I thought this was lousy until I came to the afterword, where Aldiss talks about seeing India while it was under occupation. Then I hated the smarmy sonuvabitch for being so sympathetic to the earthmen under "nul" "rule" while setting the entire novel in England and committing the classic sin of forgetting that the rest of the world existed. Bastard.
Peter Dunn
May 23, 2010 Peter Dunn rated it liked it
I bought this for its wonderful cover - not the one used by its Goodreads entry sadly, and its authour is sort of in my B team of favorite science fiction writers.
It was an agreeable romp and its plot did indeed feel like a much better, more thoughtful, richer, version of Hubbard's awful Battlefield Earth (and its publication precedes Battlefield Earth by 22 years...)
Apr 08, 2009 Colin rated it really liked it  ·  review of another edition
I'm embarrassed to say that this book sat on my shelf for about nine years before I got around to reading it. It reminded me a lot of the Tripod Trilogy but with more thought put into it and less Young Adult.
Dec 21, 2016 Allison rated it really liked it  ·  review of another edition
This book took a little bit for me to get into. It wasn't till I was about a quarter through that I felt i had a grasp of what was happening and a clear idea of who all the characters were. Once there, I thought it was much smoother sailing and quite enjoyed the story.
Neil Davies
Not one of his best. Well written, as always, but the story and main protagonist just didn't have that special "grab" that makes you look forward to getting back to the book. Average, particularly when measured against some of Brian Aldiss's other work.
Aldiss examines the corruption of Empire via science fiction. A bit too brief for its thesis, sadly, with a slightly forced upbeat ending with an assortment of plot points neatly dealt with off-page. Mind you, the alien nul are interesting.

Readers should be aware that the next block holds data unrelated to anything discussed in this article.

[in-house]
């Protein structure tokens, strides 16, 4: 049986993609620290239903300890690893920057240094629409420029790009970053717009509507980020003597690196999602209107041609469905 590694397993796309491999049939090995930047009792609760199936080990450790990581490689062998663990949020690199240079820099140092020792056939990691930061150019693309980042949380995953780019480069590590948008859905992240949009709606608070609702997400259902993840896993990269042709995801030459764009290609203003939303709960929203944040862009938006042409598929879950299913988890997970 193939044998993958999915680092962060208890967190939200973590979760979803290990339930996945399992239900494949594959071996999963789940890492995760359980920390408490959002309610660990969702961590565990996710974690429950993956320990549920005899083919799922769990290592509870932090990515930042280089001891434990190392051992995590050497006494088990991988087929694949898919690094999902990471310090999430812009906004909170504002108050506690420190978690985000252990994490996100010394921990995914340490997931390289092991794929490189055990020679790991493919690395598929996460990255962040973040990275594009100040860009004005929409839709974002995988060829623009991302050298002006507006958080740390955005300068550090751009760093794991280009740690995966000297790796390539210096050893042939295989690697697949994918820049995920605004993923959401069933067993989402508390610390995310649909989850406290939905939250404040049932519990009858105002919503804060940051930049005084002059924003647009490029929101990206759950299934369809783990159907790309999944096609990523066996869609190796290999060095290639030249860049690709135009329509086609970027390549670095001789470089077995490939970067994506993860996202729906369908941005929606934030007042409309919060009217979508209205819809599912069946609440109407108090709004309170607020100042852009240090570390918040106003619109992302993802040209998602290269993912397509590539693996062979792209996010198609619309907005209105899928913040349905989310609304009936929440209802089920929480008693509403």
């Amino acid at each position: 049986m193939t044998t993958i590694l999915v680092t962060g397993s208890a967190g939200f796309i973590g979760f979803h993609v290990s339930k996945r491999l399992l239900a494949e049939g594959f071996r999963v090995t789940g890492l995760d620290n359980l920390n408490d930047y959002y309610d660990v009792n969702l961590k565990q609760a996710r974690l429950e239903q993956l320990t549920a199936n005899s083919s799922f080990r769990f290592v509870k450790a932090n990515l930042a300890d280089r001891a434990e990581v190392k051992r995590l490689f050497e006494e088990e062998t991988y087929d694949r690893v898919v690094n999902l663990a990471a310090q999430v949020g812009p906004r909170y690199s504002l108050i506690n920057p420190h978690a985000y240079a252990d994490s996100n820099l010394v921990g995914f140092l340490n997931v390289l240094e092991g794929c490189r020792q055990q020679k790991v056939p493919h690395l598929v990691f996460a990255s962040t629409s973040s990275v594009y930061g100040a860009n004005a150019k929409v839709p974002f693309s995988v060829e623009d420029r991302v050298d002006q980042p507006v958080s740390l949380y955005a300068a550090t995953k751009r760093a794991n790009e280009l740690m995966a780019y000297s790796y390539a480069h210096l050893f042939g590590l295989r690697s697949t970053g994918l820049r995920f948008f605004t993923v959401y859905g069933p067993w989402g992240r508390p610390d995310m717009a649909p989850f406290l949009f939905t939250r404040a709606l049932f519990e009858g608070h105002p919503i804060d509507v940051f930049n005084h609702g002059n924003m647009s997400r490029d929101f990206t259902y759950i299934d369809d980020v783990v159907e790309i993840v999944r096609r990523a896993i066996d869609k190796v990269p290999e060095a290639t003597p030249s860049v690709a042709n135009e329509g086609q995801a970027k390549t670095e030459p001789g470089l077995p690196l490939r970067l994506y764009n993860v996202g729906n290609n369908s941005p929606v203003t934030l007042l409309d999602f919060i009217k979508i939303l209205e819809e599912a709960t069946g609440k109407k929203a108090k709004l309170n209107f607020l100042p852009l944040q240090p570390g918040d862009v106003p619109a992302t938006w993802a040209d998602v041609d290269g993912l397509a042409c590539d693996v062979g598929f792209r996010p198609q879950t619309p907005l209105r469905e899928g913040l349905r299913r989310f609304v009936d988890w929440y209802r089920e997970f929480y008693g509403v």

May 13, 2012 Peter rated it it was ok  ·  review of another edition
Shelves: science-fiction
Old style SF - still OK read
Jonathan Oliver
Not quite up there with Hot House or Report on Probablity A, but a decent enough SF political thriller
Jake Mosely
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Apr 06, 2017 Paul rated it liked it  ·  review of another edition
A minor work from a major author. He puts his experiences serving with the British army in colonial India to good use in this book about an earth which is a tiny outpost of a vast galactic empire. The mighty nuls see themselves as bringing civilisation to backwards primitives while ruthlessly exploiting the natural resources of their planets. The backwards primitives see it rather differently. An allegory some modern apologists for the British Empire should perhaps read.
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Pseudonyms: Jael Cracken, Peter Pica, John Runciman, C.C. Shackleton, Arch Mendicant, & "Doc" Peristyle.

Brian Wilson Aldiss is one of the most important voices in science fiction writing today. He wrote his first novel while working as a bookseller in Oxford. Shortly afterwards he wrote his first work of science fiction and soon gained international recognition. Adored for his innovative liter
More about Brian W. Aldiss...